Saudi Arabia recently rejected a seat on the UN Security Council that its diplomats had spent two years trying to secure, a reflection of the country's anger over western-stances on Syria and Iran. Then, Saudi intelligence officials said they were "scaling back" cooperation with the CIA in Syria. Earlier, Saudi Arabia expressed its support for the Egyptian military coup by offering assistance in lieu of American foreign aid. Brookings experts have commented on the recent developments and the broader scope of U.S.-Saudi ties, and come to quite different conclusions.
Doran, a senior fellow in Foreign Policy at Brookings, told the Telegraph:
I've worked in this field for a long time, and I've studied the history. I know of no analogous period. I've never seen so many disagreements on so many key fronts all at once. And I've never seen such a willingness on the part of the Saudis to publicly express their frustration.
... The gumming up of US-Saudi relations causes a cumulative but significant lack of influence by the United States in the Middle East. That influence can only be achieved by a coalition which we don't have because we're racing after enemies and dispensing with the interests of our allies.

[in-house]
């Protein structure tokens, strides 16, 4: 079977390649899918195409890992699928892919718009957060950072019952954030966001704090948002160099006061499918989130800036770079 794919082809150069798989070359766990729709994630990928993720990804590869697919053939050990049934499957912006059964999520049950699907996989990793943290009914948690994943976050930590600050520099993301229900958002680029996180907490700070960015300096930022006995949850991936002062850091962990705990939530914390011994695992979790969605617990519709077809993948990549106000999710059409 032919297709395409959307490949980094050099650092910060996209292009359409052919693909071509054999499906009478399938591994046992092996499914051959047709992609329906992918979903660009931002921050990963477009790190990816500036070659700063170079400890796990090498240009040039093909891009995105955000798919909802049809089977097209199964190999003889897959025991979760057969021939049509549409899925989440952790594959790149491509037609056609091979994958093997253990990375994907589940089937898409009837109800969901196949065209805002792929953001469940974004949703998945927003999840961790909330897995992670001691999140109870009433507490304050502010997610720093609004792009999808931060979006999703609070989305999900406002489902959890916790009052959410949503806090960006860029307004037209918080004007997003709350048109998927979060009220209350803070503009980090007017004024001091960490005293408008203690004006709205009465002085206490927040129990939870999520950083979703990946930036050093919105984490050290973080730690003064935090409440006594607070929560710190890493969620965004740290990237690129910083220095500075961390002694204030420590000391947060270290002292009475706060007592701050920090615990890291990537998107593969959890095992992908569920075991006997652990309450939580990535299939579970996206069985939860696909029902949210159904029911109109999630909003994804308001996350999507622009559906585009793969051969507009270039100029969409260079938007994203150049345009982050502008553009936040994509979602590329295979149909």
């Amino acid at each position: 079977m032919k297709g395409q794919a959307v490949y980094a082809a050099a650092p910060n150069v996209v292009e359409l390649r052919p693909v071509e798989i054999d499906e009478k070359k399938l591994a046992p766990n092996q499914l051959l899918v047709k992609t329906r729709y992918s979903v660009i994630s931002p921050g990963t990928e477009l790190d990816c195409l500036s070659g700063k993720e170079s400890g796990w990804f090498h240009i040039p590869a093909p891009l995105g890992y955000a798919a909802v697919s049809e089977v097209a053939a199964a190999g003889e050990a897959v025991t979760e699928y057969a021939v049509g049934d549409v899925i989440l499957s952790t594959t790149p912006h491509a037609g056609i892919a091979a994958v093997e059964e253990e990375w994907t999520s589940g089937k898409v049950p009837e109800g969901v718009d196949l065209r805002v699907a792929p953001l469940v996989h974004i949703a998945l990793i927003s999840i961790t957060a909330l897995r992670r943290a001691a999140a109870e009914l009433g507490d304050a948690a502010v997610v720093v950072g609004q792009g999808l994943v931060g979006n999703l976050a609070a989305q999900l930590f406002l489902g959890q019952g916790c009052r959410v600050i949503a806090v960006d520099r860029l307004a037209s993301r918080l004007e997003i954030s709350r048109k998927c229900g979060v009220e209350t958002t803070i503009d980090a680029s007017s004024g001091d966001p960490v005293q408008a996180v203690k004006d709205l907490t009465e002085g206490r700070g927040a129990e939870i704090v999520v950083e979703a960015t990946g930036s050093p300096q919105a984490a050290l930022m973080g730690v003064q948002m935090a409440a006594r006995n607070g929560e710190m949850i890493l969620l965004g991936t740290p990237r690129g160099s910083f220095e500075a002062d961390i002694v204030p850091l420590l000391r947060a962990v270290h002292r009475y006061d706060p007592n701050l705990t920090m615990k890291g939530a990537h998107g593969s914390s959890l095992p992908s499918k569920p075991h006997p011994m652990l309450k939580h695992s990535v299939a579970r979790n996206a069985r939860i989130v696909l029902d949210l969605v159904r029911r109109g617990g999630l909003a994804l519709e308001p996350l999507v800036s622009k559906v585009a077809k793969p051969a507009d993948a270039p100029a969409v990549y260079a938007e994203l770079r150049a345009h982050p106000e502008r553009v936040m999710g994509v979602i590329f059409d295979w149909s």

On Tuesday, the day of the Saudi intelligence announcement, Doran, Tamara Wittes—director of the Saban Center for Middle East Policy at Brookings, and Jeremy Shapiro, a visiting fellow, engaged in a Twitter conversation about it:
12:30 pm, Shapiro 12:52 pm, Doran 1:00 pm, Wittes 2:06 pm, Shapiro 2:09 pm, Doran 2:13 pm, Shapiro 2:59 pm, Doran 3:31 pm, Wittes
Greg Gause, who called the Persian Gulf monarchies, including Saudi Arabia, vital and
dependable allies, wrote in a recent Iran@Saban blog post that:
There is no doubt that Washington and Riyadh disagree on quite a bit these days, from how to handle Syria to the generals' regime in Cairo to the promise and perils of the Rouhani presidency in Iran, on top of the hardy perennial of Palestine. But these disagreements, while serious, do not rise to the level of a bilateral crisis. There have been even wider disagreements in the past, and the common interests pushing the two countries together remain as salient as they have been over the past six decades.
Still, Gause told NPR that the Obama administration's turn from a threat of military action against Syria to diplomacy "infuriated" the Saudis, who are looking to limit Iran's influence in Bashar al-Assad's Syria:
The Saudis felt that we pulled the rug out from under them and they felt the United States wasn't following through on what it implicitly promised to do.
Doran, who characterized the state of U.S.-Saudi Arabia relations "unprecedented," expressed three points on Gause's view:
Wittes, however, has said otherwise:
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